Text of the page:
Slate reports that d-Con rodent poison works by inducing fatal hemorrhaging in the animal that consumes it. However, the poison does not kill mice immediately. Instead, the mice must consume the poison several times to ingest a lethal dose. The poison is designed in this manner to prevent the mice from associating the bait with the death of other mice.
The active ingredient in d-Con is a chemical called brodifacoum. Slate explains that previous versions of the poison used a different but related active ingredient called warfarin. Warfarin was initially discovered in a patch of fouled clover hay, which killed cows that ate the food. Unlike brodifacoum, warfarin kills much more quickly.
One important aspect of brodifacoum is that it creates an insatiable thirst in mice and rats, as explained by Slate. This often leads the mice to venture outside after eating the bait, in search of water. This reduces the number of rodents that die inside the walls and crawlspaces of homes.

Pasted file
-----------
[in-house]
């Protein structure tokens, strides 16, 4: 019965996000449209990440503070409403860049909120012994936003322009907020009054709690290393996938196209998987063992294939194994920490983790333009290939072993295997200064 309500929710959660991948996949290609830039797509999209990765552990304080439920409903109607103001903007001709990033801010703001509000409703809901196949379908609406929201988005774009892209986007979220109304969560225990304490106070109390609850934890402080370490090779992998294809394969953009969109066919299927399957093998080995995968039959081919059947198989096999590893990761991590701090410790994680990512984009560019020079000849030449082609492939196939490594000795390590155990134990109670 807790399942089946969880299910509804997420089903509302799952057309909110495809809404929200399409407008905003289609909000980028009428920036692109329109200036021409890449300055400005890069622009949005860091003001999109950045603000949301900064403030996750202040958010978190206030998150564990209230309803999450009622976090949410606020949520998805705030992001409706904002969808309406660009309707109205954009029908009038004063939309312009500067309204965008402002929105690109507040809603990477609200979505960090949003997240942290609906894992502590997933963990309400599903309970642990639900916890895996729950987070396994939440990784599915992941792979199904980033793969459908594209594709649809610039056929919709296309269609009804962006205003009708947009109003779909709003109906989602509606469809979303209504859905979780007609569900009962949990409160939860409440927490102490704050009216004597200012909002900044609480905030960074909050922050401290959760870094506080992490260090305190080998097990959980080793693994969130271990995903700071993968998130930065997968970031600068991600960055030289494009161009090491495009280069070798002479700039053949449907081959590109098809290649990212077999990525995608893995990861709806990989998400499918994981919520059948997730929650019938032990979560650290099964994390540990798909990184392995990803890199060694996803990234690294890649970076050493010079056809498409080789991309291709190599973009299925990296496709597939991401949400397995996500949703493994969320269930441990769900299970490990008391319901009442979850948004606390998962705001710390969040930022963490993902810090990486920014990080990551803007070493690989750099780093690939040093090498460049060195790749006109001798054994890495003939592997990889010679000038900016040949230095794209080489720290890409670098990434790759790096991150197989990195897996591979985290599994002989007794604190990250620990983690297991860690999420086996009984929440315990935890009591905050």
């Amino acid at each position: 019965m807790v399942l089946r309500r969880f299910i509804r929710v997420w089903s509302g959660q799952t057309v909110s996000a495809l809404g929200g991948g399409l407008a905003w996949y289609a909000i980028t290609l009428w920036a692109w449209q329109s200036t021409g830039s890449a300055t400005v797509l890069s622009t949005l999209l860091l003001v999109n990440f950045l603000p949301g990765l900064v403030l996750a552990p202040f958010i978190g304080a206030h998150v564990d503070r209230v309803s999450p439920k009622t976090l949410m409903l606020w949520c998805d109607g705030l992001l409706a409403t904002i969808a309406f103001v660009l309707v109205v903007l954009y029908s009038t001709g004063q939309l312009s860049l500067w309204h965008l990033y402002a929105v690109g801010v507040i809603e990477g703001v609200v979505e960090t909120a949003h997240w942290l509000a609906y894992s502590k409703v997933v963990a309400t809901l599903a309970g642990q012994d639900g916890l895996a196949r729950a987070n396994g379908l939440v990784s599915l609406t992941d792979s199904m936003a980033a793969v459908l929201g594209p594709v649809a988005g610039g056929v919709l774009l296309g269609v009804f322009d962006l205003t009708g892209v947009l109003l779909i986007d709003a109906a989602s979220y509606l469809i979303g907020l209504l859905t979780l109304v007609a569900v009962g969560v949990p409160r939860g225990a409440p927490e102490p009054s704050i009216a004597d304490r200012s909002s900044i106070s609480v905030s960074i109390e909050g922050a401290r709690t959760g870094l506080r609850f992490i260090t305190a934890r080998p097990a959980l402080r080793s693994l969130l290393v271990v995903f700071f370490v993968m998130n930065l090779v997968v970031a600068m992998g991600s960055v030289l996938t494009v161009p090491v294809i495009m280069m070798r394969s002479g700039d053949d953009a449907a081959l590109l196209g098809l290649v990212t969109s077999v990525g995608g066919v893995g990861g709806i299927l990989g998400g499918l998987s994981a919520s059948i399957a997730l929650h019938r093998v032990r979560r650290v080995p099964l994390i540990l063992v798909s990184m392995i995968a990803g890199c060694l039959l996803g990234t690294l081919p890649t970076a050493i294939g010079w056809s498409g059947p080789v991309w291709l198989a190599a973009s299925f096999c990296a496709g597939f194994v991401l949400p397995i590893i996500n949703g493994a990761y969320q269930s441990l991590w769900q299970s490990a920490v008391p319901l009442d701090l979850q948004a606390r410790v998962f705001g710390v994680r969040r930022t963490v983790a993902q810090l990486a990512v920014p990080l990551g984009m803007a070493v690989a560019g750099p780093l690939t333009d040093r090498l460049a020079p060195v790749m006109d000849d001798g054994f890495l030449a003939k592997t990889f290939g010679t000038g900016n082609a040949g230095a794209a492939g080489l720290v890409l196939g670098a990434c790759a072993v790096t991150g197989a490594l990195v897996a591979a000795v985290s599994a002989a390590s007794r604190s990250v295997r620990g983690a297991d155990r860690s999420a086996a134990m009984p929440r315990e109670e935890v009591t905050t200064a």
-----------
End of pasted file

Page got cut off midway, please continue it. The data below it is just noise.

D-con is toxic to humans and pets as well as rodents. However, with prompt treatment, Slate reports that recovery is usually possible. Vitamin K1 is usually the treatment offered to humans who have ingested the poison, but in some cases, blood transfusions are necessary.